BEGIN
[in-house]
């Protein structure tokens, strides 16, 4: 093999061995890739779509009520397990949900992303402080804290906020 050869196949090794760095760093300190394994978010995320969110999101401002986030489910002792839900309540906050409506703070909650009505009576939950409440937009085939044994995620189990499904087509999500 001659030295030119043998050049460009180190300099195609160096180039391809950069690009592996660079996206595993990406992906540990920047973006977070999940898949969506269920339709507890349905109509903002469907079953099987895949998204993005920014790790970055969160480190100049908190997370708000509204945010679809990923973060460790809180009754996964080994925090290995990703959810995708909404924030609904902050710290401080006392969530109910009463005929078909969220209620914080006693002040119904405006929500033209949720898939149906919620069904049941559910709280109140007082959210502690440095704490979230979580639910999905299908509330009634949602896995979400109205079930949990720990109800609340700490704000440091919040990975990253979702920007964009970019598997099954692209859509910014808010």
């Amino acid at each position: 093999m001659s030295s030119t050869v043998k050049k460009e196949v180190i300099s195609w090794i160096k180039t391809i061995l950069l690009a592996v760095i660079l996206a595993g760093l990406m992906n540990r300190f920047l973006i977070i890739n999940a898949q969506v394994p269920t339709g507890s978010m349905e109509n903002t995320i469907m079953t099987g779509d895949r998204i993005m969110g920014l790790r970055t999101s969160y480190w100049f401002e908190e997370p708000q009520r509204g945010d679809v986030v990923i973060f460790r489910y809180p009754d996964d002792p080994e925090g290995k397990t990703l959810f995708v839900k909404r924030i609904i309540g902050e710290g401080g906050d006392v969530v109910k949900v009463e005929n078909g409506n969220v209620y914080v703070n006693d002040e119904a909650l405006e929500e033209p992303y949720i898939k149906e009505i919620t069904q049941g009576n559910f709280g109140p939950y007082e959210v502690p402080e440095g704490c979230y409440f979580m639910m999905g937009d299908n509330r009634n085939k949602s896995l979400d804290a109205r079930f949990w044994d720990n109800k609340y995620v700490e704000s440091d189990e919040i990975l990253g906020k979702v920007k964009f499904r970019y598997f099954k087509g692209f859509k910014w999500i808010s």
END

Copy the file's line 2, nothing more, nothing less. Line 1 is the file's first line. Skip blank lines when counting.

């Protein structure tokens, strides 16, 4: 093999061995890739779509009520397990949900992303402080804290906020 050869196949090794760095760093300190394994978010995320969110999101401002986030489910002792839900309540906050409506703070909650009505009576939950409440937009085939044994995620189990499904087509999500 001659030295030119043998050049460009180190300099195609160096180039391809950069690009592996660079996206595993990406992906540990920047973006977070999940898949969506269920339709507890349905109509903002469907079953099987895949998204993005920014790790970055969160480190100049908190997370708000509204945010679809990923973060460790809180009754996964080994925090290995990703959810995708909404924030609904902050710290401080006392969530109910009463005929078909969220209620914080006693002040119904405006929500033209949720898939149906919620069904049941559910709280109140007082959210502690440095704490979230979580639910999905299908509330009634949602896995979400109205079930949990720990109800609340700490704000440091919040990975990253979702920007964009970019598997099954692209859509910014808010």